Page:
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Food for the Soul
A visit to a tiny restaurant in Vietnam becomes a family affair

Blast Vietnam Bureau

"I want to take you to my city so you can see the real deal beyond Indochine," my father told me as we drive through twisting cliffs looking over sky-blue water on the way to Hué. I rolled the windows down to smell the salty air and take in the beautiful scenery. In Vietnam, you can see more shades of green than you thought existed. We head to the former imperial capital of Vietnam, which served as the setting for the famous Regis Wargnier film. My father grew up in this mythic city, and I realized in his statement that he wanted to show me the Vietnam he fondly remembers, something beyond the western movies about Vietnam I watched growing up in America.

When we reached the Perfume River and slowly crossed the Tran Tieng bridge amid the evening traffic of cycles and bicycles, my father spoke in disbelief. "Fifteen years, it's been 15 years since I've been here," he sighed. In those fifteen years, I often heard anecdotes and praises related to Hué. Traditionally, the city has been one of Vietnam's cultural, religious and educational centers. Emperors, empresses, concubines and mandarins once roamed inside its famous Citadel, living decadently in the Forbidden Purple City (Tu Cam Thanh) and then dying gloriously through elaborate funerals. The emperors even made sure they died in style by planning the design and site of their mausoleums in their spare time.

I marveled at this intriguing past as we approach Hué and the once-forbidden Citadel. My father directed our driver Nam, a chain-smoking, wisecracking young man, toward a restaurant behind one of the Citadel's gate. We stopped in front of Lac Thanh restaurant and a thin man, immediately recognizing my father, ran to us. He hugged my father and beamed the most joyful smile I've ever seen.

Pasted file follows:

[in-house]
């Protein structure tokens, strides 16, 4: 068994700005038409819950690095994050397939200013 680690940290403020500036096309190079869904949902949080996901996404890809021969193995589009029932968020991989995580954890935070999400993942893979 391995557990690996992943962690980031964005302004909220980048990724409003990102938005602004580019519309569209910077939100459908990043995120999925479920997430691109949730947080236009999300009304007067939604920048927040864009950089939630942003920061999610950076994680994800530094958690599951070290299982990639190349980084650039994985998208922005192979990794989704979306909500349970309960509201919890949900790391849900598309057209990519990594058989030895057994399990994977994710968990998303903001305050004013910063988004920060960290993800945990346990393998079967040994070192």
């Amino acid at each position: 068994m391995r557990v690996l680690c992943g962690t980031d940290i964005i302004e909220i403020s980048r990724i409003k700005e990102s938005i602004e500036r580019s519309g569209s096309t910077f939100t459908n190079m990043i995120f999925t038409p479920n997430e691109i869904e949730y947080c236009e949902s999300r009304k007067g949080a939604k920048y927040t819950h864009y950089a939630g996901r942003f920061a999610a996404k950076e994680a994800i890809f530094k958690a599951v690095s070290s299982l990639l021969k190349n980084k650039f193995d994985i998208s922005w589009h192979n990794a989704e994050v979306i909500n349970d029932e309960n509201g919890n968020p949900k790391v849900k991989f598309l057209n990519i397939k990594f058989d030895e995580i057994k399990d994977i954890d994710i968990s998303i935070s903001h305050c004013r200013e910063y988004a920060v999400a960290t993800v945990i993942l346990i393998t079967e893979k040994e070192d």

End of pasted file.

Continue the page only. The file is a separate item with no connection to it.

It was Lac Thanh, the restaurant owner himself, and he was in disbelief to see his cousin back in the country. He quickly steered us into his restaurant and brought four bottles of beer, and copious servings of banh khoai, the local specialty, to our table.

"Go ahead, try the food, it's delicious!" my father said as he nudged my elbow. I took one bite of the food, sipped the beer, looked around the room and felt at ease. Hué was welcoming me with warm open arms, great food and a friendly smile. I fell in love immediately.

In the days that followed, I caught a glimpse of the real Hué, one that my father grew up knowing by spending time at the Lac Thanh restaurant. It is famous in Hué for its banh khoai -- a kind of crispy salty crépe made of eggs and rice flour, filled generously with bean sprouts, pork and shrimp and dipped in a special sauce.

The food is so good it won praise from the Lonely Planet guidebook, which simply had this to say about the place: "The food is awesome!"It turned out that this hole-in-the-wall joint is also a fashionable gathering spot for travelers. In our first meal there, while nibbling on the fine crépes, we heard French, English, German and Japanese buzzing around the room.

What attracts travelers to this little haunt isn't just the great food and cheap prices but the family that runs the place. Lac Thanh, his mother, siblings and children run the business silently, moving about by gesturing hand signals in the air. "My aunt is deaf, and six of her seven children are deaf and mute," my father explained.